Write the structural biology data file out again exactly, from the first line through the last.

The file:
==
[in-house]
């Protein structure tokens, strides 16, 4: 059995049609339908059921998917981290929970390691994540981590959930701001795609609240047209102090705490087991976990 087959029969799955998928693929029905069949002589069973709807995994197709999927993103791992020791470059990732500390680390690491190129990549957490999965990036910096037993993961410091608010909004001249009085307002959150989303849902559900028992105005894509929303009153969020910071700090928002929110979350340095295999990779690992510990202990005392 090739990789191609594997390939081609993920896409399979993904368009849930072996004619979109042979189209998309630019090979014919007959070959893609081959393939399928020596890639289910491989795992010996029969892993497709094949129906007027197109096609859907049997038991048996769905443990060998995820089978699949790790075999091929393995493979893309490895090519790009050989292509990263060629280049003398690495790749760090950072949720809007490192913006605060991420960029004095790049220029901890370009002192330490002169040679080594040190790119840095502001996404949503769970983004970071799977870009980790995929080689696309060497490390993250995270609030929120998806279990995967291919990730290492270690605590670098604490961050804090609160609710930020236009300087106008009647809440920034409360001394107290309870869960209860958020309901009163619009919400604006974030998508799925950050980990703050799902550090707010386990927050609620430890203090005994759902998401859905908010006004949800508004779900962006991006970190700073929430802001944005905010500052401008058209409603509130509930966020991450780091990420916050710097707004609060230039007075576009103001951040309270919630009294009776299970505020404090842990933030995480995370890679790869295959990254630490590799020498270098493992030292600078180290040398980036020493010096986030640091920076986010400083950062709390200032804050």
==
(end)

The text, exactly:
[in-house]
């Protein structure tokens, strides 16, 4: 059995049609339908059921998917981290929970390691994540981590959930701001795609609240047209102090705490087991976990 087959029969799955998928693929029905069949002589069973709807995994197709999927993103791992020791470059990732500390680390690491190129990549957490999965990036910096037993993961410091608010909004001249009085307002959150989303849902559900028992105005894509929303009153969020910071700090928002929110979350340095295999990779690992510990202990005392 090739990789191609594997390939081609993920896409399979993904368009849930072996004619979109042979189209998309630019090979014919007959070959893609081959393939399928020596890639289910491989795992010996029969892993497709094949129906007027197109096609859907049997038991048996769905443990060998995820089978699949790790075999091929393995493979893309490895090519790009050989292509990263060629280049003398690495790749760090950072949720809007490192913006605060991420960029004095790049220029901890370009002192330490002169040679080594040190790119840095502001996404949503769970983004970071799977870009980790995929080689696309060497490390993250995270609030929120998806279990995967291919990730290492270690605590670098604490961050804090609160609710930020236009300087106008009647809440920034409360001394107290309870869960209860958020309901009163619009919400604006974030998508799925950050980990703050799902550090707010386990927050609620430890203090005994759902998401859905908010006004949800508004779900962006991006970190700073929430802001944005905010500052401008058209409603509130509930966020991450780091990420916050710097707004609060230039007075576009103001951040309270919630009294009776299970505020404090842990933030995480995370890679790869295959990254630490590799020498270098493992030292600078180290040398980036020493010096986030640091920076986010400083950062709390200032804050």